Principal, Xamax Consultancy Pty Ltd, Canberra
Visiting Fellow, Department of Computer Science, Australian National University
Version of 31 March 1995
© Xamax Consultancy Pty Ltd, 1995
This document is at http://www.anu.edu.au/people/Roger.Clarke/DV/NotesCFP95.html
Caveats: I've attempted to express the majority of these notes in a form the authors and session organisers might at least recognise; but I provide absolutely no warranties to that effect!! Shorter reports generally imply I either wasn't in the room, or I was only there some of the time. [Expressly personal comments are in square brackets].
More Caveats: I'm a regular at CFP, I was a member of the Programme Committee, and I was organiser and chair of the final session. My personal focus this year was on aspects of the digital persona; transaction anonymity and pseudonymity; and public policy about the information infrastructure generally, and particularly about public access on the one hand, and on the other the risk of 'kneejerk' regulation which will fail to do the good that's intended and will have serious side-effects.
The Conference on Computers, Freedom & Privacy, the fifth such annual event, was held at the San Francisco Airport Marriott Hotel, Tuesday 28 March to Friday 31 March, 1995. The Conference Theme was 'Defining Rights at the Crossroads of the Information Age'. At the time of going to press (what an old-fashioned expression!), the Conference pages were still available.
It was chaired by Carey Heckman, of the Stanford Law & Policy Center, attracted considerable private sector sponsorship, and involved a total of some 500 attendees.
It is essentially a U.S. conference [I was the only non-American on the Program Committee, and as far as I could tell the only non-American speaker (ignoring David Chaum, an American long-term in Amsterdam). The Conference is, however, in no way hostile to non-American activities; now let me re-phrase that ...].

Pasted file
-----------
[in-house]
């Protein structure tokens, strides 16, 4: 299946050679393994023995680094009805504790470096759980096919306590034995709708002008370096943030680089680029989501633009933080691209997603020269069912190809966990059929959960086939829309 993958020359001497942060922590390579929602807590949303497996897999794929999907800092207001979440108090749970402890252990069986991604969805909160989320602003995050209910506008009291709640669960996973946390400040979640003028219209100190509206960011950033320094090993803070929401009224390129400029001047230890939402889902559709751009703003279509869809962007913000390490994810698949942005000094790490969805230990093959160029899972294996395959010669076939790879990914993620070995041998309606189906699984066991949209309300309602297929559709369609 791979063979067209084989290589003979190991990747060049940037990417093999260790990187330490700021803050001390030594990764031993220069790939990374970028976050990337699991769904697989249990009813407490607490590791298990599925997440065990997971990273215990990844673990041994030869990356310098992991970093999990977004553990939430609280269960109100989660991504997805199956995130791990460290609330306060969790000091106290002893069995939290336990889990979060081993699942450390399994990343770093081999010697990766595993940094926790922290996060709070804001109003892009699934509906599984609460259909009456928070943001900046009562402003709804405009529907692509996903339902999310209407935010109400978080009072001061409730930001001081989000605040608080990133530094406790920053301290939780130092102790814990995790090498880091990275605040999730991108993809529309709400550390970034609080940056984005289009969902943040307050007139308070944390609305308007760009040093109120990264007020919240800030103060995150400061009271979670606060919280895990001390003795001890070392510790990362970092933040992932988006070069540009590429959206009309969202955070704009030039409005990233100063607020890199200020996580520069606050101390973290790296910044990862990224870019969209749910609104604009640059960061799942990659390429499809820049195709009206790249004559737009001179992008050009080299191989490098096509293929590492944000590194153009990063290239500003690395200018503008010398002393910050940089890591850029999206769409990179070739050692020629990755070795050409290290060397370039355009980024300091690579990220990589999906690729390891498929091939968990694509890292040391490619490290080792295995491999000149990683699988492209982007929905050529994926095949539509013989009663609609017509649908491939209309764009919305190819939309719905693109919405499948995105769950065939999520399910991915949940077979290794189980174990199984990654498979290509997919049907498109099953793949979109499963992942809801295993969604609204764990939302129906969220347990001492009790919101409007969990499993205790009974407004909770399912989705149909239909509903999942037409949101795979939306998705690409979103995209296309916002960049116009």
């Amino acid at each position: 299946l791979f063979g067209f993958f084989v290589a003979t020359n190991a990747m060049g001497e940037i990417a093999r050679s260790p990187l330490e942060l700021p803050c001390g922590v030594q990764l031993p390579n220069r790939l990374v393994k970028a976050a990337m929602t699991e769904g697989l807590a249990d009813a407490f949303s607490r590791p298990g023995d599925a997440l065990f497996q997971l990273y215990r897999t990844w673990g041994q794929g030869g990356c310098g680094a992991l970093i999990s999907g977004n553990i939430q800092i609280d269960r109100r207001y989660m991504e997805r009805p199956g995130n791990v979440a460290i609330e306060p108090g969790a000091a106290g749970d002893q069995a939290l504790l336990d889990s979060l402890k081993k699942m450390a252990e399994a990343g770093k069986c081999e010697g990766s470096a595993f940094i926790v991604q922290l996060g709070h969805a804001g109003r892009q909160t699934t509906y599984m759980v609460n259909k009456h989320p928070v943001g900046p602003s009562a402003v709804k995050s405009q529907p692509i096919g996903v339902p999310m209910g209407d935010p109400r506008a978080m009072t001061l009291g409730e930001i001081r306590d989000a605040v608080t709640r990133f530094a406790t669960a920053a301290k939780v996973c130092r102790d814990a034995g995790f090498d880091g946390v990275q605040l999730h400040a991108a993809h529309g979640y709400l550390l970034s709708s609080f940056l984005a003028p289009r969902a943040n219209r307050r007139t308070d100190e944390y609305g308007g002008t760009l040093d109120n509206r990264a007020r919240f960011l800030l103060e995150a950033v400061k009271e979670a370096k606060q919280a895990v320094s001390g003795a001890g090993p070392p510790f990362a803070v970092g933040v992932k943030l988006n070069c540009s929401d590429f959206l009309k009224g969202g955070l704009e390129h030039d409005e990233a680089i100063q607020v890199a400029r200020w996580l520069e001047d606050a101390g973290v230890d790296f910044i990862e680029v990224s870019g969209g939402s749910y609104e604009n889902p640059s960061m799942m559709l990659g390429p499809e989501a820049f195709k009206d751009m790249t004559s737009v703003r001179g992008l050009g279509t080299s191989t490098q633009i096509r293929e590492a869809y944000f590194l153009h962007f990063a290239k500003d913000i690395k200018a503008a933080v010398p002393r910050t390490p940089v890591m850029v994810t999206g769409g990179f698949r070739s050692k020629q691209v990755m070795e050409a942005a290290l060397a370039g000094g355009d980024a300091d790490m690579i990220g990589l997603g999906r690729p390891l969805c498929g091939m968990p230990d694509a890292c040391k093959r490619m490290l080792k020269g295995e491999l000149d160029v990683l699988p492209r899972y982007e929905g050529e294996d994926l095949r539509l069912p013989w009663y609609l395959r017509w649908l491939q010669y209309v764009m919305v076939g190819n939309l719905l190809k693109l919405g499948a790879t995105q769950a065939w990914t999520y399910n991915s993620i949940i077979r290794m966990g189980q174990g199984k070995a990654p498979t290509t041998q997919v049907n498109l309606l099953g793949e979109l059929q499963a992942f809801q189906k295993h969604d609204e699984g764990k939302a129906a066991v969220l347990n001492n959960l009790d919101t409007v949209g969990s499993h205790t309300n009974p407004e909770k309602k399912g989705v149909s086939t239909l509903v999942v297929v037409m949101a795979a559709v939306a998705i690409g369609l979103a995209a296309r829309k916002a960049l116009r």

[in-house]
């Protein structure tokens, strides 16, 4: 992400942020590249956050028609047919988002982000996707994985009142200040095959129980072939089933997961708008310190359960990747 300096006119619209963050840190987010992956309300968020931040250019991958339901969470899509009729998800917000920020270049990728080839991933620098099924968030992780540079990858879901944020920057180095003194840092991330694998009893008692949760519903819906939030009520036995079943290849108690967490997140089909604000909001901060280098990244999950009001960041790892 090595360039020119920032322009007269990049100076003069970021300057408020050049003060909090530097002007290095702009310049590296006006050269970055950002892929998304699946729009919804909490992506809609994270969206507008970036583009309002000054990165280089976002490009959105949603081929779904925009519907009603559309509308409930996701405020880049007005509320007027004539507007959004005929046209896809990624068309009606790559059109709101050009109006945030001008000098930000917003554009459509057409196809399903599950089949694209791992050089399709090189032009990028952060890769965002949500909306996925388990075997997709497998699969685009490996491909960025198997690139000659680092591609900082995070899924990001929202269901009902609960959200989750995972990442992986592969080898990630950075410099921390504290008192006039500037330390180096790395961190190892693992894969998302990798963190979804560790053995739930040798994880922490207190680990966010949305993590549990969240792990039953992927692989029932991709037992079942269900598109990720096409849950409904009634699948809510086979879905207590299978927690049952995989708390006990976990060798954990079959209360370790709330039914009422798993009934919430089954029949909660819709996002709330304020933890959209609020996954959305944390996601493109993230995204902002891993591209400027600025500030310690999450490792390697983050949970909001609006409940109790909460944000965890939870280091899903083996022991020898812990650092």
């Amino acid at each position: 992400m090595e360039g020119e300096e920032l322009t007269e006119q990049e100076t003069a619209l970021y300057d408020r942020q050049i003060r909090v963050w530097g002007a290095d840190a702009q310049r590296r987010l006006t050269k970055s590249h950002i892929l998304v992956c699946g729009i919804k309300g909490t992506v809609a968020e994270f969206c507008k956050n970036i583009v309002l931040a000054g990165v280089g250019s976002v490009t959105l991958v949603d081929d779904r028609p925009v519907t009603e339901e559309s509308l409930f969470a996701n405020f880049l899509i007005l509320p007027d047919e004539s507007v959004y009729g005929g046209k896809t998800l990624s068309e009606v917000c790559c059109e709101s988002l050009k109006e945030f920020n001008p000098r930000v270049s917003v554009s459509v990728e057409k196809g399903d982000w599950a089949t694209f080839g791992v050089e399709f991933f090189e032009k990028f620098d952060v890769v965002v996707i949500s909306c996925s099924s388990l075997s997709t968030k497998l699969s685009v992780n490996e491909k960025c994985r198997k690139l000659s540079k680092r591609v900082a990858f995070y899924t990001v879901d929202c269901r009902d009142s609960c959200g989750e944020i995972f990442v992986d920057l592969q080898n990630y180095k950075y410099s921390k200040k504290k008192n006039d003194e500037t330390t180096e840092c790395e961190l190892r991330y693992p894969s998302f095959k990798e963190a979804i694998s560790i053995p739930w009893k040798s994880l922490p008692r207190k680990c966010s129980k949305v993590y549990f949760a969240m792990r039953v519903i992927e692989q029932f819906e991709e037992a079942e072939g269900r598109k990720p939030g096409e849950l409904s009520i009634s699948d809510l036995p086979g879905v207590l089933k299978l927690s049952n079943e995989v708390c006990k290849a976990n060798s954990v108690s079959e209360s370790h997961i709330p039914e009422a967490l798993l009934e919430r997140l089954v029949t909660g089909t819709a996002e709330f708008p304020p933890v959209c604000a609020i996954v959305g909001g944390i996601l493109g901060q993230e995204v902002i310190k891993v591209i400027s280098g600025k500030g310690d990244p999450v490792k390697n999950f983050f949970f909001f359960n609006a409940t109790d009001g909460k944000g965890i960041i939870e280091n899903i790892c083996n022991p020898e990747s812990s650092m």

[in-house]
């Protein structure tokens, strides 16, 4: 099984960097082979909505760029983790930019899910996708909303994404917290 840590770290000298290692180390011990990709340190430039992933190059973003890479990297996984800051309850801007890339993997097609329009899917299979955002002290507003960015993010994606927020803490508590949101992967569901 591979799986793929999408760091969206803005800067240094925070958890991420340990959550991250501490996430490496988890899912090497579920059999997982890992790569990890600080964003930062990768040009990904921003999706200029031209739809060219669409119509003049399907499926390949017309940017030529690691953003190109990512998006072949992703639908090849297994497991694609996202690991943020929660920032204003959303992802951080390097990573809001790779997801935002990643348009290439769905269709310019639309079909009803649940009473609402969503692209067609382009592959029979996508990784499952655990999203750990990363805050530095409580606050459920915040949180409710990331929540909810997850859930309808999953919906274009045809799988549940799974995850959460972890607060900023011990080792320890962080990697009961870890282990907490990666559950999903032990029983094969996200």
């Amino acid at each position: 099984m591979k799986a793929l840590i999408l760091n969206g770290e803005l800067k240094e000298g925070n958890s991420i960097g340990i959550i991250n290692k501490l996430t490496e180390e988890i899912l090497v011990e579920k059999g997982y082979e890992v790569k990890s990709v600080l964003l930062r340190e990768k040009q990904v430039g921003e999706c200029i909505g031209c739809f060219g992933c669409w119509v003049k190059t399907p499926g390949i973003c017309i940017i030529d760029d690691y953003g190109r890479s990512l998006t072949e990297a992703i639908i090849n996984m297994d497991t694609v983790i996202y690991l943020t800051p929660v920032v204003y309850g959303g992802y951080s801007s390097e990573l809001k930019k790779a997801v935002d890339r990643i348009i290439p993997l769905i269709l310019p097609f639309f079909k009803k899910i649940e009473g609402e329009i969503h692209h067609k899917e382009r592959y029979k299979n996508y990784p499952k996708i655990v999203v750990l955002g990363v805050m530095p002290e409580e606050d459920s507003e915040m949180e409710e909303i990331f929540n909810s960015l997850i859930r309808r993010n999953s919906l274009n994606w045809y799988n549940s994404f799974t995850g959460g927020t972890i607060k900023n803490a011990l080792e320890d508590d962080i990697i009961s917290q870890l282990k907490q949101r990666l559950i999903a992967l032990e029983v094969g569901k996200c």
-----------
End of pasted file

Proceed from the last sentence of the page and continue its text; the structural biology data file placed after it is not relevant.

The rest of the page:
John Morgridge, Chairman of Cisco Systems provided the ritual, but pleasantly original, review of the excitement level and exponential growth of the Internet, supplemented by insights into its impacts and use within a major supplier of communications technology.
Four speakers outlined developments in school record systems for the K-12 (Kindergarten through Grade 12) levels. The tensions were highlighted between:
[The data-intensity that is apparent, and the presumptiveness and interventionism of school administrators and State and Federal agencies, are far greater than what people in other countries experience / endure].
Jane Radin, of the Stanford Law School, identified two 'paradigms' underlying property law. The 'fungible or market' paradigm is based on a combination of free-market economics (i.e. create rights and let the invisible hand protect people's interests to the extent they want to - and can - pay); and legal positivism (which is based on the principle that 'the sovereign giveth and the sovereign taketh away').
The 'personal or self-constitutive' paradigm is, on the other hand, based on moral and social arguments, and justified by the importance of context in defining a person's individuality. She noted that the U.S. model of intellectual property is based heavily (although not exclusively) on the market paradigm [the French copyright concept of moral rights is an example of a form of property law heavily based on the self-constitutive paradigm]. She identified the tensions between the two, and argued that in the context of the Internet, the concept of intellectual property demanded re-formulation based on both paradigms.